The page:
Participant reactions to providing informed consent

Participants’ preferences for administration of the informed consent and the baseline survey are shown in Table 3. The Arabic and English groups differed in their preference for the informed consent procedure; 68 % of the Arabic speakers chose to skip reading the consent form, whereas 96 % of the English speakers chose to read it by themselves (p < 0.001). In the Hindi and Urdu groups, similar proportions chose self-administered consent (62 and 63 %, respectively) versus RA-administered consent (35 and 38 %, respectively). In the Arabic, Hindi, and Urdu groups, most participants who opted to have the consent form read aloud to them (91–100 %) had a low literacy level, whereas none in the English group chose that option (p = 0.004). All participants in the English group chose to self-administer the baseline survey, whereas 23–40 % in each of the other groups requested RA assistance (p < 0.001).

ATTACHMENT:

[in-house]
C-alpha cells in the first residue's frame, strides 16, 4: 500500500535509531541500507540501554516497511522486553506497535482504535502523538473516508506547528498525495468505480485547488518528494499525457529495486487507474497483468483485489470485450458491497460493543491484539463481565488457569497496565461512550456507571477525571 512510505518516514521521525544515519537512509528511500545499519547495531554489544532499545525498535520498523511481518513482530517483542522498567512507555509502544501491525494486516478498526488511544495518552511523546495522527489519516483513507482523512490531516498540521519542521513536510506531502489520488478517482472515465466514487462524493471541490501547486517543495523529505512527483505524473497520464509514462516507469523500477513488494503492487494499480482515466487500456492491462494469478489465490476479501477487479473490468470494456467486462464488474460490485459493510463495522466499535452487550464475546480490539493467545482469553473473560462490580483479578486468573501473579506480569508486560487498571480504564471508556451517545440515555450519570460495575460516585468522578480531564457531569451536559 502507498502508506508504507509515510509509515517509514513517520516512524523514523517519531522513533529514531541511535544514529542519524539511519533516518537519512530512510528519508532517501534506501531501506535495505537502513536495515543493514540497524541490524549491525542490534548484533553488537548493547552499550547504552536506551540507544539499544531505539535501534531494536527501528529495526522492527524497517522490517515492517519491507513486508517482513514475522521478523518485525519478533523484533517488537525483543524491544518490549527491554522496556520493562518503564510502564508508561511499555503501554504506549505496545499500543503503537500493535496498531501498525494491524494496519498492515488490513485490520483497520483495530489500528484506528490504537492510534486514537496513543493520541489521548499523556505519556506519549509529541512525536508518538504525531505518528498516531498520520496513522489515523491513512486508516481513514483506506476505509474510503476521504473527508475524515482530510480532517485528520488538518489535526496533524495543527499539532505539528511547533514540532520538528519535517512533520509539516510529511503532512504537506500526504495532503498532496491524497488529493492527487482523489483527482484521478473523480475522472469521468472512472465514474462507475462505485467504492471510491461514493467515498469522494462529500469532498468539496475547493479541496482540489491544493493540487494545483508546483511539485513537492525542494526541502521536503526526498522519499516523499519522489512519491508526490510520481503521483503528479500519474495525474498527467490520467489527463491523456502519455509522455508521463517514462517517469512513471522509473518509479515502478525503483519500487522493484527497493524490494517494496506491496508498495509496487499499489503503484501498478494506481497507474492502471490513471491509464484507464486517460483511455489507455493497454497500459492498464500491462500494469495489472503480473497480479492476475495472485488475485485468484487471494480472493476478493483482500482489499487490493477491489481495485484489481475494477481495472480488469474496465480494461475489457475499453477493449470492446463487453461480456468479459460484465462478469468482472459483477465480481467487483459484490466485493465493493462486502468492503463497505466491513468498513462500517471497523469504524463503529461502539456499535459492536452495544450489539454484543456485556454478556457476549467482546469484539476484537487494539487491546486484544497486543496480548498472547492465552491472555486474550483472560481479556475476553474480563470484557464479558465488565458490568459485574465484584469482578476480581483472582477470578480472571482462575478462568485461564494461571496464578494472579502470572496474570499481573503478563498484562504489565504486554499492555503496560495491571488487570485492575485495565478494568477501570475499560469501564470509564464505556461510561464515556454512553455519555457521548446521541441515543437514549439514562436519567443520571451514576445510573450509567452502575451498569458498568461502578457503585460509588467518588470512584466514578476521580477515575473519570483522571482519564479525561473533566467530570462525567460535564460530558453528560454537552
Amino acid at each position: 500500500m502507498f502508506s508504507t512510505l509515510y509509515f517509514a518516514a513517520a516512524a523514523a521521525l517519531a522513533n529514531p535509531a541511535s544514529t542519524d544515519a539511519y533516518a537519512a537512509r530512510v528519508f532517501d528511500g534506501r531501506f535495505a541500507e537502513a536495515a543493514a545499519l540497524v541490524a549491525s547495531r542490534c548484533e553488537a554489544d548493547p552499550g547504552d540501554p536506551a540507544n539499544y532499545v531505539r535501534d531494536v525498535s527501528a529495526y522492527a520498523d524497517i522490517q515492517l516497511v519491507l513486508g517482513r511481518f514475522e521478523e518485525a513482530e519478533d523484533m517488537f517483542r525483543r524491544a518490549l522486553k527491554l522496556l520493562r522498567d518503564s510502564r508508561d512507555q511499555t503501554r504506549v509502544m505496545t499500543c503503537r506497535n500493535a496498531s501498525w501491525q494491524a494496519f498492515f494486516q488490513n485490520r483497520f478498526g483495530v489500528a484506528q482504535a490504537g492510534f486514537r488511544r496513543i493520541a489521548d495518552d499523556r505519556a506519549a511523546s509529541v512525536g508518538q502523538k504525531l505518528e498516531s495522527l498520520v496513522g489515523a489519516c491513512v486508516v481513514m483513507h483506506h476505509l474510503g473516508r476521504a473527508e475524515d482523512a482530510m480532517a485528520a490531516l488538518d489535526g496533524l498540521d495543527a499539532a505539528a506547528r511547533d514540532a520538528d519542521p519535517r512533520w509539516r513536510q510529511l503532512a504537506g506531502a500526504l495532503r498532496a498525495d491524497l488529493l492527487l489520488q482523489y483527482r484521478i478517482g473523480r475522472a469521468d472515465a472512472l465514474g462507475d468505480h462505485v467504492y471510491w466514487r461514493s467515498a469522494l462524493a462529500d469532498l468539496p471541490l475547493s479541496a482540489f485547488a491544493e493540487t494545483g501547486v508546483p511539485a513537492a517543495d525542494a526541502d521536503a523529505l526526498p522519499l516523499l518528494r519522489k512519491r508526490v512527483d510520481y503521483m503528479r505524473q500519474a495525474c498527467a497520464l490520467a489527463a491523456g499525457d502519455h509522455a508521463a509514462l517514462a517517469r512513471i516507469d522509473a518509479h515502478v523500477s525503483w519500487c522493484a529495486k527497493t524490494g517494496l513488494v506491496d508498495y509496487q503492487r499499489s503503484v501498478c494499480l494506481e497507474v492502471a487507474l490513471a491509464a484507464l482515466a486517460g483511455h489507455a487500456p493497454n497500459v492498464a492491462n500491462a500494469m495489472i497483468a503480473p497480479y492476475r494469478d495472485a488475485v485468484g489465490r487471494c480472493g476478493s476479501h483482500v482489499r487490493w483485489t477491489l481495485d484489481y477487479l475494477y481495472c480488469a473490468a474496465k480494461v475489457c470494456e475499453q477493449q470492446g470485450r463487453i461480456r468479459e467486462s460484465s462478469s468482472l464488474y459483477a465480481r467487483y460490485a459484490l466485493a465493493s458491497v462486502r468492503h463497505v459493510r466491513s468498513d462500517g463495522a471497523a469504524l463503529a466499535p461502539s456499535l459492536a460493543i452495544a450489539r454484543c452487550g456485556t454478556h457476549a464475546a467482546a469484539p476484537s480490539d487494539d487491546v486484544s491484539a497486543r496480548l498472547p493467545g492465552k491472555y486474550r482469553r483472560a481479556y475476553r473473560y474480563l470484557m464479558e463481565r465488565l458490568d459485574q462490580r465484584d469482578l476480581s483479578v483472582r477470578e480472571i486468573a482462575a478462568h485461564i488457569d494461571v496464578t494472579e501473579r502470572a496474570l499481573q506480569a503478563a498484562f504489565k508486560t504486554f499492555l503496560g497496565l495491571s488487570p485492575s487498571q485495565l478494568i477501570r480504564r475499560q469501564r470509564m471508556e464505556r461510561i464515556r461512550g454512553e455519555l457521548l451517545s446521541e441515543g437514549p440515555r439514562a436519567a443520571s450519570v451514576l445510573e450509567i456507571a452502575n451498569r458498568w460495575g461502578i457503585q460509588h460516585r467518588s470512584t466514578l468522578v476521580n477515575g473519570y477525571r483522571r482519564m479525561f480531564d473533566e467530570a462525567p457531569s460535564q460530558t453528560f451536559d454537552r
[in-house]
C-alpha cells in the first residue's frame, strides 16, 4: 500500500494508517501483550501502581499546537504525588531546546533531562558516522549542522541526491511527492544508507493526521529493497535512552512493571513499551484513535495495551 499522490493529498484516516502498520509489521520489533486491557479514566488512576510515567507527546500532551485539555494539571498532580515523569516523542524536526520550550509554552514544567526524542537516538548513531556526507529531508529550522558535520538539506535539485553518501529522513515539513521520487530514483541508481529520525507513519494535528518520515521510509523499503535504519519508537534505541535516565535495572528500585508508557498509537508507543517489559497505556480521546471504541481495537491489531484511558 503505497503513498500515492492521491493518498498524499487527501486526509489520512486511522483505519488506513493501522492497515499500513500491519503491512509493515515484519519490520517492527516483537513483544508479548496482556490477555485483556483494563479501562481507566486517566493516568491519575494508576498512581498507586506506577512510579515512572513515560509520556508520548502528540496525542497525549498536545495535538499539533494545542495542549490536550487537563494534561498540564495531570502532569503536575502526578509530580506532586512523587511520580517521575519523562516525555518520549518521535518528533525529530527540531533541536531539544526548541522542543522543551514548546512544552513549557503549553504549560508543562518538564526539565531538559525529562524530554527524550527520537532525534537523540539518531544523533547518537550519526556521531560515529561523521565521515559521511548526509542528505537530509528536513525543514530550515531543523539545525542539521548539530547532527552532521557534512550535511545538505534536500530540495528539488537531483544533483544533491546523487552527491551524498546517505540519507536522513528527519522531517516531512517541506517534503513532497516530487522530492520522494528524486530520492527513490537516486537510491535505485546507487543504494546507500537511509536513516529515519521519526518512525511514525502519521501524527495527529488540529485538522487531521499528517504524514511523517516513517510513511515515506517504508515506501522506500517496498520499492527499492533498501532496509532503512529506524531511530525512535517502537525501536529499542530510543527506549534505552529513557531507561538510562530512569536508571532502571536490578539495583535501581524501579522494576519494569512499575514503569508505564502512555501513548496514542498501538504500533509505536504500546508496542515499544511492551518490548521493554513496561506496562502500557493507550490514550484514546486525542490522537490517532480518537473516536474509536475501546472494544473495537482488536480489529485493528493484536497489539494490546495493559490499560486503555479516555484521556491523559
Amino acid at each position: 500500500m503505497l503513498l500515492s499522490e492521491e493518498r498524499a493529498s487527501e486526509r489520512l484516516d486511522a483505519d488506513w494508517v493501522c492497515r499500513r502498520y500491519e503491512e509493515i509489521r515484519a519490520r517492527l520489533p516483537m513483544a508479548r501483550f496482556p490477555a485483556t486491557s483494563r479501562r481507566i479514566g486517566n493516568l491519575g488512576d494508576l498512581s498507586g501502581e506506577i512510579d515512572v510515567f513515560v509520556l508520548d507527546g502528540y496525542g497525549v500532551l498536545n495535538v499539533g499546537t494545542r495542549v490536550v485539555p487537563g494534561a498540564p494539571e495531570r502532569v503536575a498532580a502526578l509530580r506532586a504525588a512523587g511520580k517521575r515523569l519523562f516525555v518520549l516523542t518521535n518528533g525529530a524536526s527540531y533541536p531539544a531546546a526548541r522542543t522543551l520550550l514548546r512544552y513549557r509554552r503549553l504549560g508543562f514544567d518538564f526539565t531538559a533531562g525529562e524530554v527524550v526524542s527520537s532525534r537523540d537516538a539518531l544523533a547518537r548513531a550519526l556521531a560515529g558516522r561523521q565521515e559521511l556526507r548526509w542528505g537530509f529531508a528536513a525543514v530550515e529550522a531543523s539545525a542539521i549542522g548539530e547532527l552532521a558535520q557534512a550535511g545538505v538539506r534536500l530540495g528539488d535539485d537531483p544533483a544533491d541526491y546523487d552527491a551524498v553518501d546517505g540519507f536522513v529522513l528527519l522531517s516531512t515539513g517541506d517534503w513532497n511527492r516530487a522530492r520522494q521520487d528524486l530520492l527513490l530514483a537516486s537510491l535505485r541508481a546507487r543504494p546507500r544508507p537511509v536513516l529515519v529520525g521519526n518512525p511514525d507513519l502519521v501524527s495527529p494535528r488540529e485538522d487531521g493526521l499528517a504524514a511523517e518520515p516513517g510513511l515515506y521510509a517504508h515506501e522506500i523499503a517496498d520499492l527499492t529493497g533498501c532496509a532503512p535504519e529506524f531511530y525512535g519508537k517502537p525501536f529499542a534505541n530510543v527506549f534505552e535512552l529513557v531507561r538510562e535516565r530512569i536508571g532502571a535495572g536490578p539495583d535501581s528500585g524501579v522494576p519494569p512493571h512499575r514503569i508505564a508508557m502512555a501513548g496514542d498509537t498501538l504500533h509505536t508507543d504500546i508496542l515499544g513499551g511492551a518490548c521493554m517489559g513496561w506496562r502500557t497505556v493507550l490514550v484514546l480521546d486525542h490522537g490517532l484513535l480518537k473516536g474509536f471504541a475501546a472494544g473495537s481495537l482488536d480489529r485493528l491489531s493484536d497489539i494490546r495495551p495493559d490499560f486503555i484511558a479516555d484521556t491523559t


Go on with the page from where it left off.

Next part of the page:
Table 3

Participants’ chosen modes for consent procedure and baseline survey for concurrent validity testing by literacy status and language groups

Participants’ preferences (and literacy status)

All baseline respondents

Participants by language group

P value

 

N = 378

Arabic

English

Hindi

Urdu

 

n (%)

N = 92

N = 95

N = 92

N = 99

n (%)

n (%)

n (%)

n (%)

Chosen mode for informed consent

     

<0.001

 Read consent form alone

228 (60)

18 (20)

91 (96)

57 (62)

62 (63)

 

 RA reads aloud

80 (21)

11 (12)

1 (1)

32 (35)

36 (36)

0.004

  Low literacy

74

11

0

29

34

 

  Literate

6

0

1

3

2

 

 Skips reading

70 (19)

63 (68)

3 (3)

3 (3)

1 (1)

0.87